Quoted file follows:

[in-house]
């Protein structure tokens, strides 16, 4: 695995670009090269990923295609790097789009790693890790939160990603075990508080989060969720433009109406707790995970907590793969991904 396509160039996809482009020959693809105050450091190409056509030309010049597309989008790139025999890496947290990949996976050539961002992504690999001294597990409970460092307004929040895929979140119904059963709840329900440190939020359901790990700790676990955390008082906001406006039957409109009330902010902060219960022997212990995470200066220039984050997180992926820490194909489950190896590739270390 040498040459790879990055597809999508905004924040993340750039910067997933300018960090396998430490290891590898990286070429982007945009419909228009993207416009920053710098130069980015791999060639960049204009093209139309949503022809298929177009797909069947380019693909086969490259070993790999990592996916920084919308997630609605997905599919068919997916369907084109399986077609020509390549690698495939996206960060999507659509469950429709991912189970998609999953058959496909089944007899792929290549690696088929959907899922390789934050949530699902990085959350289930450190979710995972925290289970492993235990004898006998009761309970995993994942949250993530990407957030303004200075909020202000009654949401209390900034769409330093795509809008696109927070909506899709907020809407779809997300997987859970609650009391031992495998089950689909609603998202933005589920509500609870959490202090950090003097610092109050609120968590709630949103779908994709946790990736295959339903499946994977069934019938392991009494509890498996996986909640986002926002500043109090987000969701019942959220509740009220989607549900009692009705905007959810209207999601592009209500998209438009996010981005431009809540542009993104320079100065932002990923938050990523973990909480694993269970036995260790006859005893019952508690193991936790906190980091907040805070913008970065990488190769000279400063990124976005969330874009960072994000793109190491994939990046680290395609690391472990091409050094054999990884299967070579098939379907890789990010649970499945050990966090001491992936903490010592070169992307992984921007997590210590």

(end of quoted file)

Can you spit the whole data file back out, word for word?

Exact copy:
[in-house]
């Protein structure tokens, strides 16, 4: 695995670009090269990923295609790097789009790693890790939160990603075990508080989060969720433009109406707790995970907590793969991904 396509160039996809482009020959693809105050450091190409056509030309010049597309989008790139025999890496947290990949996976050539961002992504690999001294597990409970460092307004929040895929979140119904059963709840329900440190939020359901790990700790676990955390008082906001406006039957409109009330902010902060219960022997212990995470200066220039984050997180992926820490194909489950190896590739270390 040498040459790879990055597809999508905004924040993340750039910067997933300018960090396998430490290891590898990286070429982007945009419909228009993207416009920053710098130069980015791999060639960049204009093209139309949503022809298929177009797909069947380019693909086969490259070993790999990592996916920084919308997630609605997905599919068919997916369907084109399986077609020509390549690698495939996206960060999507659509469950429709991912189970998609999953058959496909089944007899792929290549690696088929959907899922390789934050949530699902990085959350289930450190979710995972925290289970492993235990004898006998009761309970995993994942949250993530990407957030303004200075909020202000009654949401209390900034769409330093795509809008696109927070909506899709907020809407779809997300997987859970609650009391031992495998089950689909609603998202933005589920509500609870959490202090950090003097610092109050609120968590709630949103779908994709946790990736295959339903499946994977069934019938392991009494509890498996996986909640986002926002500043109090987000969701019942959220509740009220989607549900009692009705905007959810209207999601592009209500998209438009996010981005431009809540542009993104320079100065932002990923938050990523973990909480694993269970036995260790006859005893019952508690193991936790906190980091907040805070913008970065990488190769000279400063990124976005969330874009960072994000793109190491994939990046680290395609690391472990091409050094054999990884299967070579098939379907890789990010649970499945050990966090001491992936903490010592070169992307992984921007997590210590």